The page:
UACES Facebook Seven-Son Flower
skip to main content

Plant of the Week: Seven-Son Flower

The University of Arkansas System Division of Agriculture does not promote, support or recommend plants featured in "Plant of the Week." Please consult your local Extension office for plants suitable for your region.

Plant of the Week

Seven-Son Flower
Latin: Heptacodium miconioides

Picture of seven-son bark and shrub.
The seven-son flower - is a large shrub or small tree with several distinct seasons of beauty. The peeling gray-brown bark is attractive in the winter; the white flowers appear in August and the cherry colored, bloom-like calyces are produced in September.

The introduction of completely new shrubs and trees into the garden is a rare event because the temperate world has been pretty well scouted by plant collectors during the past several centuries. But it still happens as is evidenced by the 1980 introduction of seven-son flower, Heptacodium miconioides, from China.

Heptacodium is shrubby plant belonging to the honeysuckle family native to at least two provinces in southern and south-central China. Like most members of the honeysuckle family, it grows as a multi-stemmed shrub with long branches that arch outward as the plant ages. Plants can reach 15 to 20 feet tall with a spread of 10 to 15 feet. As the plants age, the bark begins to peel (exfoliate), revealing a brownish to gray-white display. This characteristic has given rise to one of its American common names, “hardy crapemyrtle.”

Plants leaf out early and produce a heavy crop of deep green, opposite, 3- to 4-inch long leaves that have three prominent veins running the length of the leaf. Though they have no fall color, Heptacodium leafs out early and holds its foliage late.

The real selling point of this shrub is the heavy crop of white flowers that appear in August. The individual flowers are small (one-quarter inch), five-lobed, but borne in 6-inch long panicles above the foliage, and form an effective display. Each panicle segment ends in a cluster of seven buds. It’s from these buds that both the Chinese common name and the Latin name originate. On my plant, the central flower bud doesn’t open; instead, the six outer buds open in succession forming a whorl about the size of a nickel. The bloom display remains effective for about three weeks.

In late August, the flowers fade away and are forgotten, only to be resurrected again in a few weeks as the seed capsules ripen. Like the glossy abelia, also a member of the honeysuckle family, each seed capsule is surrounded by a cluster of five reddish-purple to rose-colored calyces, which continue to grow as the capsule matures. These are showier than the flowers and persist for several weeks. The calyx display gives rise to the common name “autumn lilac.”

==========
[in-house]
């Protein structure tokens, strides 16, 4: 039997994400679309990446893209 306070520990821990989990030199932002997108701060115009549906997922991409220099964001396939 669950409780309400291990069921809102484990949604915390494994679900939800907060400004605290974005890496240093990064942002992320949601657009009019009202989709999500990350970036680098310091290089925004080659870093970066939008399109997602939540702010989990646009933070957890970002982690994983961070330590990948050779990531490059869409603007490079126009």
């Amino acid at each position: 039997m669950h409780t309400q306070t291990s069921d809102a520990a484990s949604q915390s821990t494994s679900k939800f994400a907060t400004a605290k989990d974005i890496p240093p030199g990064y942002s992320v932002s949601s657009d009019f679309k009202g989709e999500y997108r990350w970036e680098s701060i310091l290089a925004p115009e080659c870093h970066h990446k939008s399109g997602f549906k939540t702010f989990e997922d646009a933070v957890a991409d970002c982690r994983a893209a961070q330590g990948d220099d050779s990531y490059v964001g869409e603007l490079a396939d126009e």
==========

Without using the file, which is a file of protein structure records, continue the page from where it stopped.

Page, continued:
Picture of seven-son flowers and leaves.

Heptacodium was first collected in China in 1907, but it was not introduced into cultivation in the West until 1980 after members of the Sino-American Botanical Expedition collected seeds in a southern Chinese botanical garden. This team was the first group of western botanists allowed in China since 1945 when the Communists defeated the Nationalists and Chairman Mao assumed control of the nation. The Arnold Arboretum made a general release of plants in 1987.

The shrub form of Heptacodium has potential in larger landscapes where masses of viburnums might be grown. But most gardeners will probably more easily accommodate it if it’s grown as a single- or multiple-trunked small tree and used as a small specimen near an entryway or patio. To accomplish this look pruning must begin early with the selected trunk(s) limbed up to the desired height. Suckers will be more or less a continual problem until the main stems are well established.

Heptacodium grows in full sun or light shade in a wide range of soil types. It has a moderate growth rate and is considered easy to grow. Five-year-old plants will be 10 to 12 feet tall in an area with a long growing season. It’s considered winter hardy from zones 5 to 8.


By: Gerald Klingaman, retired
Extension Horticulturist - Ornamentals
Extension News - September 21, 2007


The University of Arkansas Division of Agriculture does not maintain lists of retail outlets where these plants can be purchased. Please check your local nursery or other retail outlets to ask about the availability of these plants for your growing area.